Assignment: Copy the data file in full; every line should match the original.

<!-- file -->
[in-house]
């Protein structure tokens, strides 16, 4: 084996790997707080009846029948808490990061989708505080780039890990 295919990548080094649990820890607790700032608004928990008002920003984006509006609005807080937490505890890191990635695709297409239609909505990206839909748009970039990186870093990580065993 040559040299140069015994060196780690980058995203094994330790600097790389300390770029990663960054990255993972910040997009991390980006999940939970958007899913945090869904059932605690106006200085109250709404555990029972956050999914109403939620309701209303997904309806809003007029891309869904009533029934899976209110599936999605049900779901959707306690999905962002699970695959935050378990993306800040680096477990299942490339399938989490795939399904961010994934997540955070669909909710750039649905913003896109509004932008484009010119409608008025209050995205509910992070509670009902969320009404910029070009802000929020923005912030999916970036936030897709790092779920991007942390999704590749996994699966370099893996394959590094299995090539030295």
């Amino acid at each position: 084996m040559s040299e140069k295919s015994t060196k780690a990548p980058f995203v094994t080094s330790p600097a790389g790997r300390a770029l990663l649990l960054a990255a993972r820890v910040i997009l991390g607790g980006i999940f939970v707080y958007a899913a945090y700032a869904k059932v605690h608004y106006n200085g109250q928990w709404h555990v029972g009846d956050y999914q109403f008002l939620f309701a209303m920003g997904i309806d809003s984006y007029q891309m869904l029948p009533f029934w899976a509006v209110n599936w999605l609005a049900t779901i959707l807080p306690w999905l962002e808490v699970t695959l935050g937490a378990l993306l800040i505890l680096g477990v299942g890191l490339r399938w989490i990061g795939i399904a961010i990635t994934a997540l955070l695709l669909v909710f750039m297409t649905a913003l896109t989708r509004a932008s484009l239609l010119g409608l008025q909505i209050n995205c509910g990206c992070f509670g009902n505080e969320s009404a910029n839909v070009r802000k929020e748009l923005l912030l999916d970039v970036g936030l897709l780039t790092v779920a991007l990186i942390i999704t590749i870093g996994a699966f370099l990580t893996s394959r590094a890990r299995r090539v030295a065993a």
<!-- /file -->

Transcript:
[in-house]
């Protein structure tokens, strides 16, 4: 084996790997707080009846029948808490990061989708505080780039890990 295919990548080094649990820890607790700032608004928990008002920003984006509006609005807080937490505890890191990635695709297409239609909505990206839909748009970039990186870093990580065993 040559040299140069015994060196780690980058995203094994330790600097790389300390770029990663960054990255993972910040997009991390980006999940939970958007899913945090869904059932605690106006200085109250709404555990029972956050999914109403939620309701209303997904309806809003007029891309869904009533029934899976209110599936999605049900779901959707306690999905962002699970695959935050378990993306800040680096477990299942490339399938989490795939399904961010994934997540955070669909909710750039649905913003896109509004932008484009010119409608008025209050995205509910992070509670009902969320009404910029070009802000929020923005912030999916970036936030897709790092779920991007942390999704590749996994699966370099893996394959590094299995090539030295």
């Amino acid at each position: 084996m040559s040299e140069k295919s015994t060196k780690a990548p980058f995203v094994t080094s330790p600097a790389g790997r300390a770029l990663l649990l960054a990255a993972r820890v910040i997009l991390g607790g980006i999940f939970v707080y958007a899913a945090y700032a869904k059932v605690h608004y106006n200085g109250q928990w709404h555990v029972g009846d956050y999914q109403f008002l939620f309701a209303m920003g997904i309806d809003s984006y007029q891309m869904l029948p009533f029934w899976a509006v209110n599936w999605l609005a049900t779901i959707l807080p306690w999905l962002e808490v699970t695959l935050g937490a378990l993306l800040i505890l680096g477990v299942g890191l490339r399938w989490i990061g795939i399904a961010i990635t994934a997540l955070l695709l669909v909710f750039m297409t649905a913003l896109t989708r509004a932008s484009l239609l010119g409608l008025q909505i209050n995205c509910g990206c992070f509670g009902n505080e969320s009404a910029n839909v070009r802000k929020e748009l923005l912030l999916d970039v970036g936030l897709l780039t790092v779920a991007l990186i942390i999704t590749i870093g996994a699966f370099l990580t893996s394959r590094a890990r299995r090539v030295a065993a």